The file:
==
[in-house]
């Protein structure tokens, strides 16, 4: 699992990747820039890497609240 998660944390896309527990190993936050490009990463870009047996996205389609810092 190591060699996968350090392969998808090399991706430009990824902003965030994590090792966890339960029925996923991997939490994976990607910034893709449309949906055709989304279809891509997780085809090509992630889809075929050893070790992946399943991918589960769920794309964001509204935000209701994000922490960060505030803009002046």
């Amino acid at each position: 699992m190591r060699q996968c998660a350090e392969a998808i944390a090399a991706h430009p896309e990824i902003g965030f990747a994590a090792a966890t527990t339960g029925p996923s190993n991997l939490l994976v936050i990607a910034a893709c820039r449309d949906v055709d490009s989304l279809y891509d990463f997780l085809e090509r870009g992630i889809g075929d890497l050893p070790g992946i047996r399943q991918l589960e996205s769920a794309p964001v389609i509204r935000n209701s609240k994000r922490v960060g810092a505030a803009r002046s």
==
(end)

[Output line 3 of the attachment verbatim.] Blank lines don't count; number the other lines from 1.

């Amino acid at each position: 699992m190591r060699q996968c998660a350090e392969a998808i944390a090399a991706h430009p896309e990824i902003g965030f990747a994590a090792a966890t527990t339960g029925p996923s190993n991997l939490l994976v936050i990607a910034a893709c820039r449309d949906v055709d490009s989304l279809y891509d990463f997780l085809e090509r870009g992630i889809g075929d890497l050893p070790g992946i047996r399943q991918l589960e996205s769920a794309p964001v389609i509204r935000n209701s609240k994000r922490v960060g810092a505030a803009r002046s």